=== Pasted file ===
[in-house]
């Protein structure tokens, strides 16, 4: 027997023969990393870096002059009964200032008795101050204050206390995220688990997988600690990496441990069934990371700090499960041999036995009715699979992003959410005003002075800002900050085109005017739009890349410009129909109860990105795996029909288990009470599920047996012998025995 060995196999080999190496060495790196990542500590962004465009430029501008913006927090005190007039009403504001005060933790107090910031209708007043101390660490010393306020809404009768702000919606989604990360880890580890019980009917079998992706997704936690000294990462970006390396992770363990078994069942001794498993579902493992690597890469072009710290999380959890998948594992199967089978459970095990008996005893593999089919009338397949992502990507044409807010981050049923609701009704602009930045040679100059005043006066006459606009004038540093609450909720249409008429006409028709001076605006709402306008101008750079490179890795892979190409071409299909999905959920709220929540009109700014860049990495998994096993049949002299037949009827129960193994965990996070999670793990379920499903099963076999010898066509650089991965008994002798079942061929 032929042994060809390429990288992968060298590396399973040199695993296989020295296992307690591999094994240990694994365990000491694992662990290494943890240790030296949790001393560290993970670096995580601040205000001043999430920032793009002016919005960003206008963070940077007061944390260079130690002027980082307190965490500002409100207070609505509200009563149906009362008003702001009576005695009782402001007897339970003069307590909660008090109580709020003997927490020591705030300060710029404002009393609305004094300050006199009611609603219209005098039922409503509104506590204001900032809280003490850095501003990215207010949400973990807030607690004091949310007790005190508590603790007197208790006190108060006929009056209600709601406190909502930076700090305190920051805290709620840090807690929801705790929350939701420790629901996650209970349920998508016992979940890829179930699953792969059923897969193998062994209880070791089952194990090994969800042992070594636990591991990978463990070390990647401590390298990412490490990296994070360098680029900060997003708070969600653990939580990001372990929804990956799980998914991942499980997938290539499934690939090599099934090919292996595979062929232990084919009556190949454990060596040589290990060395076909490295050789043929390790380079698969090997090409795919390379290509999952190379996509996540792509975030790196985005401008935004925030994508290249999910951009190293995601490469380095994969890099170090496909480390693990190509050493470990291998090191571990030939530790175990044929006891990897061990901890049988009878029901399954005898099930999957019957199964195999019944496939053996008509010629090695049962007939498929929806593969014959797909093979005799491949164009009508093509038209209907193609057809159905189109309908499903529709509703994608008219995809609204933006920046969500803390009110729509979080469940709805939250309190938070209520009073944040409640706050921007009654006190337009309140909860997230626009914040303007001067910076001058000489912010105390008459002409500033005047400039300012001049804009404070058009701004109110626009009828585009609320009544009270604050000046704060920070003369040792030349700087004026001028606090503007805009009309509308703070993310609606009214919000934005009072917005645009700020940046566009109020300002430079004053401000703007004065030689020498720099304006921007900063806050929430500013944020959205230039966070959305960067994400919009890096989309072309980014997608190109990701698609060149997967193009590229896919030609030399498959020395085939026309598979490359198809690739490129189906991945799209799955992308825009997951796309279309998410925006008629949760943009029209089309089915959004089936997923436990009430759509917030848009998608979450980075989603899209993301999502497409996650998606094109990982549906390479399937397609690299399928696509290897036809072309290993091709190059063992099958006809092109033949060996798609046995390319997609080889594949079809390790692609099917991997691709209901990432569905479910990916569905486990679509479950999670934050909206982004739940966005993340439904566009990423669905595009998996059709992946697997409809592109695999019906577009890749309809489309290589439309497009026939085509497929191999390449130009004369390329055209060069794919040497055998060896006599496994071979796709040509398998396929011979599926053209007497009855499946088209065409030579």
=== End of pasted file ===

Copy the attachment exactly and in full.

[in-house]
């Protein structure tokens, strides 16, 4: 027997023969990393870096002059009964200032008795101050204050206390995220688990997988600690990496441990069934990371700090499960041999036995009715699979992003959410005003002075800002900050085109005017739009890349410009129909109860990105795996029909288990009470599920047996012998025995 060995196999080999190496060495790196990542500590962004465009430029501008913006927090005190007039009403504001005060933790107090910031209708007043101390660490010393306020809404009768702000919606989604990360880890580890019980009917079998992706997704936690000294990462970006390396992770363990078994069942001794498993579902493992690597890469072009710290999380959890998948594992199967089978459970095990008996005893593999089919009338397949992502990507044409807010981050049923609701009704602009930045040679100059005043006066006459606009004038540093609450909720249409008429006409028709001076605006709402306008101008750079490179890795892979190409071409299909999905959920709220929540009109700014860049990495998994096993049949002299037949009827129960193994965990996070999670793990379920499903099963076999010898066509650089991965008994002798079942061929 032929042994060809390429990288992968060298590396399973040199695993296989020295296992307690591999094994240990694994365990000491694992662990290494943890240790030296949790001393560290993970670096995580601040205000001043999430920032793009002016919005960003206008963070940077007061944390260079130690002027980082307190965490500002409100207070609505509200009563149906009362008003702001009576005695009782402001007897339970003069307590909660008090109580709020003997927490020591705030300060710029404002009393609305004094300050006199009611609603219209005098039922409503509104506590204001900032809280003490850095501003990215207010949400973990807030607690004091949310007790005190508590603790007197208790006190108060006929009056209600709601406190909502930076700090305190920051805290709620840090807690929801705790929350939701420790629901996650209970349920998508016992979940890829179930699953792969059923897969193998062994209880070791089952194990090994969800042992070594636990591991990978463990070390990647401590390298990412490490990296994070360098680029900060997003708070969600653990939580990001372990929804990956799980998914991942499980997938290539499934690939090599099934090919292996595979062929232990084919009556190949454990060596040589290990060395076909490295050789043929390790380079698969090997090409795919390379290509999952190379996509996540792509975030790196985005401008935004925030994508290249999910951009190293995601490469380095994969890099170090496909480390693990190509050493470990291998090191571990030939530790175990044929006891990897061990901890049988009878029901399954005898099930999957019957199964195999019944496939053996008509010629090695049962007939498929929806593969014959797909093979005799491949164009009508093509038209209907193609057809159905189109309908499903529709509703994608008219995809609204933006920046969500803390009110729509979080469940709805939250309190938070209520009073944040409640706050921007009654006190337009309140909860997230626009914040303007001067910076001058000489912010105390008459002409500033005047400039300012001049804009404070058009701004109110626009009828585009609320009544009270604050000046704060920070003369040792030349700087004026001028606090503007805009009309509308703070993310609606009214919000934005009072917005645009700020940046566009109020300002430079004053401000703007004065030689020498720099304006921007900063806050929430500013944020959205230039966070959305960067994400919009890096989309072309980014997608190109990701698609060149997967193009590229896919030609030399498959020395085939026309598979490359198809690739490129189906991945799209799955992308825009997951796309279309998410925006008629949760943009029209089309089915959004089936997923436990009430759509917030848009998608979450980075989603899209993301999502497409996650998606094109990982549906390479399937397609690299399928696509290897036809072309290993091709190059063992099958006809092109033949060996798609046995390319997609080889594949079809390790692609099917991997691709209901990432569905479910990916569905486990679509479950999670934050909206982004739940966005993340439904566009990423669905595009998996059709992946697997409809592109695999019906577009890749309809489309290589439309497009026939085509497929191999390449130009004369390329055209060069794919040497055998060896006599496994071979796709040509398998396929011979599926053209007497009855499946088209065409030579």